Cablers, Broadcasters Clash on Must-Carry at Hearing

A House hearing on far-reaching proposed digital TV legislation highlighted disagreements among sectors of the television industry and possible unintended consequences of a draft bill. Although many television players agreed on broad policy goals, cable interests and broadcasters showed that they're still far apart on how much DTV signal the government should require cable operators to carry.

House Commerce Committee Chairman Rep. Billy Tauzin (R-La.) warned that 10 years hence, the longstanding policy for a digital transition would be complete. The question was whether industries would figure out the needed compromises or have conditions legislated upon them.

And the stakes may be high, not just for the television players and viewers, but for the lawmakers themselves. Rep. Eliot Engel (D-N.Y.) warned other members of the House Subcommittee on Telecommunications and the Internet that the end of analog broadcasting in 2007, as proposed in the draft bill, could also be the end of many Congressional careers. Looking at the spectrum from another viewpoint, Thera Bradshaw, president of the Association of Public-Safety Communications Officials International, said emergency workers' need for the bandwidth was a matter of life and death, not just television.

But the most heated debate focused on the long-fought issue of mandatory cable carriage; the draft proposal specifically forbids the "dual-must-carry" of digital and analog signals that broadcasters have long claimed is essential for the digital transition to succeed.

Michael Willner, CEO of cable operator Insight Communications, repeated an oft-cited figure that cablers have invested $70 billion in their digital upgrades. Broadcasters received the valuable use of their extra digital channel and have invested but $5 billion in their digital plants, he said.

"Unfortunately, rather than invest in high-value digital content that will both attract viewers and give cable operators a market incentive to carry them, some broadcasters are asking Congress for yet another handout," he told the panel.

Crown Media United States President and CEO Lana Corbi, whose Hallmark Channel launched in August 2001, said that dual-must-carry gives broadcasters an unfair advantage against fledgling cable networks struggling for exposure.

"But we are not looking for any government handouts," she said. "When it comes to convincing cable operators to carry our new services, we are willing to make our case at the bargaining table based on the merits of what we are offering and consumer demand. Broadcasters should be willing to do the same."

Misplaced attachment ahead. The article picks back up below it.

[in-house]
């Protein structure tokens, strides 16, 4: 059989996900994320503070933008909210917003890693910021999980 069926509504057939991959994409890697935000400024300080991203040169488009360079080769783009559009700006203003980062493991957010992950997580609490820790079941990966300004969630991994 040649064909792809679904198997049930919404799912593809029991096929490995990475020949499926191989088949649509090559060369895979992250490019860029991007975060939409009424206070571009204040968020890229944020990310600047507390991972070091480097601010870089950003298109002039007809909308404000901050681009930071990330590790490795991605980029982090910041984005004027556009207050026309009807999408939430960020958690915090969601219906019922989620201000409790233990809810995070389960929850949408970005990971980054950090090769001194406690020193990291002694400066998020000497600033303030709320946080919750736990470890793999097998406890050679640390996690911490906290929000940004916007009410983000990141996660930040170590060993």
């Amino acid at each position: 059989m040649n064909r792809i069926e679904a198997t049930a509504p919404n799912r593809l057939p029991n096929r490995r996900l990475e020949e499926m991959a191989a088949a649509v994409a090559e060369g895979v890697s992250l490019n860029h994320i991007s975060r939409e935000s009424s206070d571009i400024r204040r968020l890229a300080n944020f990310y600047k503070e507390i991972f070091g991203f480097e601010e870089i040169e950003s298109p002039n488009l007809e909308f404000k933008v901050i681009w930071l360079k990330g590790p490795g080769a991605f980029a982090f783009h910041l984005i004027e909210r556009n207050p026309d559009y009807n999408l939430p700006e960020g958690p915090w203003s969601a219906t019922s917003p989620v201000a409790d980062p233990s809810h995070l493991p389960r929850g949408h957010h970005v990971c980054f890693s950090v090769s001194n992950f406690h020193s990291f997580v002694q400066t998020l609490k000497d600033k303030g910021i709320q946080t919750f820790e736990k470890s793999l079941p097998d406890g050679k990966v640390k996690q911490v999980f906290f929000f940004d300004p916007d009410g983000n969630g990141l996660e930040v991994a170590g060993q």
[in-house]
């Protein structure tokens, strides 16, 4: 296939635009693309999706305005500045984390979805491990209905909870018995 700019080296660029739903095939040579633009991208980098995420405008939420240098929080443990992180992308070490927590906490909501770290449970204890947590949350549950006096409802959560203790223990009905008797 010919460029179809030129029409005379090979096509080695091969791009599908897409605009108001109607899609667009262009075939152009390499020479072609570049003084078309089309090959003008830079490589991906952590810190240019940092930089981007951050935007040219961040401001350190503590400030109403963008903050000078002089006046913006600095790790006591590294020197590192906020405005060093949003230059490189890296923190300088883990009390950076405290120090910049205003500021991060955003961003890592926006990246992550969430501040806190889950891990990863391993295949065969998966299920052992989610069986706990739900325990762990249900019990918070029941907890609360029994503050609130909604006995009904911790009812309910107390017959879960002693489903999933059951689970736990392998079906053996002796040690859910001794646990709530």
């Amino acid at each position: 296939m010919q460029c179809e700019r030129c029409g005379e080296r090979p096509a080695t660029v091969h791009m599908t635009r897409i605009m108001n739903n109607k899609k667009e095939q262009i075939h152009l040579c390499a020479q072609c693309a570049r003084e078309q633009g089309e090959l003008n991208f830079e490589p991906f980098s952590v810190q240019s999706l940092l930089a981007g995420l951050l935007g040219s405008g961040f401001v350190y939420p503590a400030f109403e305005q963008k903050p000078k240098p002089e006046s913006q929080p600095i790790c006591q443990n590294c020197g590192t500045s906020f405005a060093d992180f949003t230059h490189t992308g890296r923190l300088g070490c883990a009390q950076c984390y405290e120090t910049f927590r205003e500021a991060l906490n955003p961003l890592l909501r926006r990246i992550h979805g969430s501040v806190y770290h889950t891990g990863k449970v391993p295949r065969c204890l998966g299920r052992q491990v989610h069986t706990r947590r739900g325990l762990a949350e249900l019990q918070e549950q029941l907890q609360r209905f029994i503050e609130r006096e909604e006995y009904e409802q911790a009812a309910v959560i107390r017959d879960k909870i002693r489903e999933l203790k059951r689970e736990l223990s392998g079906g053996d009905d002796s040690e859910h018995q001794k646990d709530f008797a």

Speaking for NAB, Dispatch Broadcast Group CEO Michael J. Fiorile cited a Congressional Budget Office report that cable carriage is central to the transition; and the swifter the transition, he said, the more quickly the government can reclaim the spectrum. "Unfortunately, the staff draft not only fails to take this important step; it prohibits it from being taken in the future," he said. Cable carriage, he said, would give broadcasters more incentive for local news, weather or educational offerings that benefit the public.

"All of the 'digital bits' of information we supply to our communities for free should be carried on cable without degradation. Cable should not be allowed to invade these bitstreams for anticompetitive purposes. These free bits must flow," he said.

Fiorile, who also chairs NAB's Television Committee, joined Gene Kimmelman, Consumers Union senior director of public policy and advocacy in warning against a mandatory shutoff of analog TV in 2007, which they said would render useless 300 million TVs.

Kimmelman went further in his attack on the bill, noting it calls for all new hardware (ending analog outputs on most equipment, for example) while "threading the needle" on a copyright-protection scheme that will somehow protect consumers' "fair use" while preventing illegal reproduction. And the draft bill, he said, turns DTV policy on its head, rewarding broadcasters with the spectrum rights while placing the costs on consumers, all before DTV has proven itself in the marketplace.

"Show us the equipment," he said, urging the panel to go "back to the drawing board" on the legislation.

"Consumers will not thank Congress for digital television if it also means they have Congress to thank for higher prices and inconvenience when they buy new TVs and new computers, or integrate their home entertainment systems," he said. "Requiring consumers to purchase additional TV sets or additional digital tuner hardware may have the benefit of allowing economies of scale to bring down the price of electronics in the long run, but it is undeniable that this mandate will impose significant new costs on consumers in the short run."

The draft bill also calls for plug-and-play cable compatibility for TVs and nondegradation of network signals by affiliates. It does not specifically call for any broadcasters to provide HDTV (unless their networks do), nor does it specify cable carriage requirements for digital multicasting.

But Tauzin, a veteran of the DTV odyssey, gave clues that the provisions of the draft bill will undergo major changes before the legislation is actually introduced - if it's ever introduced. Noting that neither a lengthy extension of the analog shutoff deadline or the abrupt 2007 cutoff was likely to be unacceptable, he urged the industries to find a "middle way."

"Progress has been made but these private, inter-industry negotiations seem to have come to their end point and time for a DTV transition is running out. Time is not on our side," he said. "Right now this transition is on a collision course with consumers and we must act now to turn things around."